4.   The competent authority may issue import licences only after they are satisfied that all the information on the certificate of authenticity corresponds to that received each week from the Commission on the subject. The licences shall be issued immediately thereafter.

However, the competent authority may, in exceptional cases and on duly reasoned application, issue import licences on the basis of the relevant certificates of authenticity before the information from the Commission is received. In such cases, the security for the import licences shall be equal to the amount corresponding to the full customs duty under the common customs tariff. After having received the information relating to the certificate, Member States shall replace this security with that referred to in Article 5(3)(a) of Regulation (EC) No 382/2008.

5.   Section 20 of the licence applications and of the licences themselves shall show one of the entries listed in Annex I.

Article 3

1.   The certificates of authenticity referred to in Article 2 shall be made out in one original and two copies, to be printed and completed in one of the official languages of the Union, in accordance with the model in Annex II. It may also be printed and completed in the official language or one of the official languages of the exporting country.

The competent authorities of the Member State in which the import licence application is submitted may require a translation of the certificate to be provided.

2.   The certificate forms shall measure 210 × 297 mm. The paper used shall weigh not less than 40 g/m2. The original shall be white, the first copy pink and the second copy yellow.

3.   The original of the certificate and copies thereof may be typed or handwritten. In the latter case, they must be completed in black ink and in block capitals.

4.   Each certificate shall have its own individual serial number followed by the name of the issuing country.

The copies shall bear the same serial number and the same name as the original.

5.   The definition of dried boneless meat provided for in Article 1(3) shall be clearly laid down in the certificate.

6.   Certificates shall be valid only if they are duly endorsed by an issuing authority listed in Annex III.

Certificates shall be deemed to have been duly endorsed if they state the date and place of issue and if they bear the stamp of the issuing authority and the signature of the person or persons empowered to sign them.

Article 4

1.   The issuing authorities listed in Annex III shall:

(a)

be recognised as such by Switzerland;

(b)

undertake to verify entries on the certificates of authenticity;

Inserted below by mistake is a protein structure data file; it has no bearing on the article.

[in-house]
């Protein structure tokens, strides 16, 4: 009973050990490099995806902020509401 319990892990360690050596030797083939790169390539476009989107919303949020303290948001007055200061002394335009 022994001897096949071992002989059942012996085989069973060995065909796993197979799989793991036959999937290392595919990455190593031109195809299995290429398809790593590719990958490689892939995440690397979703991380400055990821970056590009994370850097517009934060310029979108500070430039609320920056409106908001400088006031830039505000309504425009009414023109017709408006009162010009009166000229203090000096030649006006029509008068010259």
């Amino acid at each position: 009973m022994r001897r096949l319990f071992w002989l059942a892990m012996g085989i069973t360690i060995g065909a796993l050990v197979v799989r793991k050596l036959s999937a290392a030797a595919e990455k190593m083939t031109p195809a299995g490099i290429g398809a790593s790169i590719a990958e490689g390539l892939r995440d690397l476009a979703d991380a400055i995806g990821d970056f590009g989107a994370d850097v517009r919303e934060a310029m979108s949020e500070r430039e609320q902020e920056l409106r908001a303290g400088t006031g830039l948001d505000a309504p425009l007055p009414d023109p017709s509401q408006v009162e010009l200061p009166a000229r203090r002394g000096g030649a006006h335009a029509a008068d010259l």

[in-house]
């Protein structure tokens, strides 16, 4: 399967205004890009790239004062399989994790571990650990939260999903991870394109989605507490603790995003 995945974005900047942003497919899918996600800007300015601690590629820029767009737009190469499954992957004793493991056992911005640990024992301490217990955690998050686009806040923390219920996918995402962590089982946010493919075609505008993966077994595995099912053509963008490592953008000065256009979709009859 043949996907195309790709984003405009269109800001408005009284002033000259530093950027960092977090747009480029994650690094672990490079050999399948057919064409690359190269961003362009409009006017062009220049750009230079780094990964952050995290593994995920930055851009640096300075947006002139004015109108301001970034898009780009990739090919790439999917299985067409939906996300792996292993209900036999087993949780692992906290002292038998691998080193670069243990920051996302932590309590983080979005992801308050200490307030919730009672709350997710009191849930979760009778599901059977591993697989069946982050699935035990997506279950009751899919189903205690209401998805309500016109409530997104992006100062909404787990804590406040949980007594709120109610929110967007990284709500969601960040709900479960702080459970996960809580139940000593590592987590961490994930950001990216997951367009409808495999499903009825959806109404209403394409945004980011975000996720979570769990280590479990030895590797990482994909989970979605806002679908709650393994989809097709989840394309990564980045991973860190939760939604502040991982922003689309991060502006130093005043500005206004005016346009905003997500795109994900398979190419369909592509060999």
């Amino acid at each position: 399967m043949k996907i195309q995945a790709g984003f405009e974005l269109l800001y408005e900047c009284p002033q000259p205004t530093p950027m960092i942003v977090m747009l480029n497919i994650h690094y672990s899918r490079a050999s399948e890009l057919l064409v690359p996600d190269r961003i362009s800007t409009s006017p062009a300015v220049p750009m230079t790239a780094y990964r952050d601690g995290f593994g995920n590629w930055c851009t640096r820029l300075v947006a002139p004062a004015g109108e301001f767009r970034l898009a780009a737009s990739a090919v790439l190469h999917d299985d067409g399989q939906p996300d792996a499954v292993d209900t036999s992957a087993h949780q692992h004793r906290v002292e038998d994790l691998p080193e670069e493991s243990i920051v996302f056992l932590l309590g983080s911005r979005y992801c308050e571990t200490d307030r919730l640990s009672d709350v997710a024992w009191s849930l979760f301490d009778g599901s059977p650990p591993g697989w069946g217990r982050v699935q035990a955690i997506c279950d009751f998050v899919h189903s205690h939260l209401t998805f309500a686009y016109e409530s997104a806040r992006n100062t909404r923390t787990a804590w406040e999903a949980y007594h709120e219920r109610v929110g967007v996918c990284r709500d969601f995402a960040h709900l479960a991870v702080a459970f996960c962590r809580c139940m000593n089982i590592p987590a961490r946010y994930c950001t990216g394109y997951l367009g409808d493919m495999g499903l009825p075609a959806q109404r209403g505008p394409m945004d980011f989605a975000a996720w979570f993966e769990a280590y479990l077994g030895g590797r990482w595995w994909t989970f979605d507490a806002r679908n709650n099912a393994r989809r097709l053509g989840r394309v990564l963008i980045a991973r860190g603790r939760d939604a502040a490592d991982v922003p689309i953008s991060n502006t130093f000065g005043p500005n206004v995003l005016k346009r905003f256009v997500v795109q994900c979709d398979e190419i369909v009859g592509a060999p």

(c)

undertake to forward to the Commission at least once a week any information enabling the entries on the certificates of authenticity, in particular the number of the certificate, the exporter, the consignee, the country of destination, the product, the net weight and the date of signature, to be verified.

2.   The list in Annex III may be revised by the Commission where the requirement referred to in paragraph 1(a) is no longer met or where the issuing authority fails to fulfil any of the obligations incumbent on it.

Article 5

Certificates of authenticity and import licences shall be valid for three months from their respective dates of issue.

Article 6

The provisions of Regulations (EC) No 376/2008 and (EC) No 382/2008 and Chapter III of Commission Regulation (EC) No 1301/2006 (8) shall apply, save as otherwise provided for in this Regulation.

Article 7

The authorities of Switzerland shall communicate to the Commission specimens of the stamp imprints used by the Swiss issuing authorities and the names and signatures of the persons empowered to sign certificates of authenticity. Any subsequent changes of stamps or names shall equally be notified to the Commission as soon as possible. The Commission shall communicate this information to the competent authorities of the Member States.

Article 8

1.   By way of derogation from the second subparagraph of Article 11(1) of Regulation (EC) No 1301/2006, Member States shall notify to the Commission:

(a)

no later than 28 February following the end of each import tariff quota period, the quantities of products, including nil returns, for which import licences were issued in the previous import tariff quota period;

(b)

no later than 30 April following the end of each import tariff quota period, the quantities of products, including nil returns, covered by unused or partly used import licences and corresponding to the difference between the quantities entered on the back of the import licences and the quantities for which they were issued.